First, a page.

The Bickering Begins: Iraq Disagrees With OPEC's Method Of Oil Production Estimates

The ink on the OPEC "deal" is not dry yet, and in fact it won't be until November when the actual deal which breaks down the oil production quota for every OPEC member is ratified - if that ever happens - and already the bickering has begun. As Reuters reported moments ago, Iraq questioned one of the two methods OPEC is using to estimate the oil production of its members, signalling the issue could be a problem for the country to join output limits that the group agreed to start implementing this year.

The reason for Iraq's displeasure is that OPEC uses two sets of figures for output estimates - submissions by the countries themselves and estimates by secondary sources, which are usually lower but are seen as better reflecting real output.

Think of its as GAAP vs non-GAAP production, with OPEC's number strategically lower for one simple reason: OPEC's member nations have and always will cheat when it comes to oil production numbers and quotas. The difference, which in Iraq's case amounts to 284,000 bpd (or the difference between its own estimate of 4.638mmbpd and the OPEC estimate of 4.354mmbd) for the month of August, is substantial.

"These figures (secondary sources) do not represent our actual production," Iraqi Oil Minister Jabar Ali al-Luaibi said. He said Iraq's current production could be as high as 4.7 million barrels per day.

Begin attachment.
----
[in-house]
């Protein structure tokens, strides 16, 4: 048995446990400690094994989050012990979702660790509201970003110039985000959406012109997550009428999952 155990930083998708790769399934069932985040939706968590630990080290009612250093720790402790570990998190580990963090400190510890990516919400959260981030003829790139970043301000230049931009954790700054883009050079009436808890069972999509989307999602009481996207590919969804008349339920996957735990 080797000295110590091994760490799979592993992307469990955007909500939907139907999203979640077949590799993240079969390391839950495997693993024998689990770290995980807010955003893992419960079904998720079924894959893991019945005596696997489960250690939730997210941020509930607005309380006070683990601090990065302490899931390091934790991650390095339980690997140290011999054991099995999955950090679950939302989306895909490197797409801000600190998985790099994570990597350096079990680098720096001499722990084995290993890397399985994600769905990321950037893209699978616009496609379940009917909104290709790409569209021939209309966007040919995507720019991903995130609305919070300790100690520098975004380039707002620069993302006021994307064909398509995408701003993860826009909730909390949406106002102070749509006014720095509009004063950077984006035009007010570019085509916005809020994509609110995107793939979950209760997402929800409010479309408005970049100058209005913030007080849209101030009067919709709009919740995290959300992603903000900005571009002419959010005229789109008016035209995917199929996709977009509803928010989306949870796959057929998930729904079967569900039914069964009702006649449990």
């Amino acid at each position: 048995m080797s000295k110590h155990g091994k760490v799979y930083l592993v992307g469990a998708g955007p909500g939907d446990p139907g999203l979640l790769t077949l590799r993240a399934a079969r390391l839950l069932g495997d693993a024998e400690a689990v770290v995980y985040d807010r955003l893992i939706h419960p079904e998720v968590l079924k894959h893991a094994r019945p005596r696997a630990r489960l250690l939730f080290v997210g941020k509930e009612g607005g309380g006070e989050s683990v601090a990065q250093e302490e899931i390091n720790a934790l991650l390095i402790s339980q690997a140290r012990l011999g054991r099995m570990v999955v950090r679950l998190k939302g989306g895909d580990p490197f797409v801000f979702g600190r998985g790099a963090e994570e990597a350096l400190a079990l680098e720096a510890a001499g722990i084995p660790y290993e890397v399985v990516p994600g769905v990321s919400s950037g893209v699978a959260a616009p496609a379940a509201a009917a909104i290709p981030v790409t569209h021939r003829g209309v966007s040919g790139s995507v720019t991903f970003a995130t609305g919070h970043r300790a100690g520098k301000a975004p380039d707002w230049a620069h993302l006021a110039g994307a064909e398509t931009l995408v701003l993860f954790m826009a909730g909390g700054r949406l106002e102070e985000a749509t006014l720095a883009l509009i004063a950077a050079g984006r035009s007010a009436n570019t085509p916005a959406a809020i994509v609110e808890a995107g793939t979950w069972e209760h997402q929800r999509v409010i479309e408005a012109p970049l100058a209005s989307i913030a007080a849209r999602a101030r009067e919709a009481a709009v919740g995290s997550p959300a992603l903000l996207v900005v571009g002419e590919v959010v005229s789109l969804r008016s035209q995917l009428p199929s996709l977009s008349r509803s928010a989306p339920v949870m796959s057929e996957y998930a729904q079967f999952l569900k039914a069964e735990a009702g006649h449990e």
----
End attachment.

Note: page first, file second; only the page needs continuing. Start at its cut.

And since Iraq, as well as every other OPEC member who is not given an Iran-like exemption to keep producing more, will try to be pegged to the highest possible exiting production number, the negotiation now shifts to just what is the actual production number.

Incidentally, the nearly 300kbpd delta in August production estimates for Iraq alone is within the threshold of the upper range of the proposed cut which as noted before would be between 32.5 and 33.0mmbpd relative to the existing peak OPEC output of 33.2mmbpds - a spread which is as small as 200kbpd. In other words, unless just Iraq agrees to use the OPEC production estimate and demands that the quota be set on its own number, it means that there is possibility there will be no production cuts at all as Saudi will have to accmomodate Iraq's greater production estimate.

Incidentally, Iraq is not alone, and if it is given a green light to peg production to its own production estimate, then similar demands will arise from Venezuela, UAE and Kuwait, all of whose self-reported crude oil output is far higher than the official OPEC number and amounts to a grand total of just under 1 million barrels daily. In other words, if OPEC decides to use the self-reported numbers at which to freeze production, the entire cut is automatically eliminated.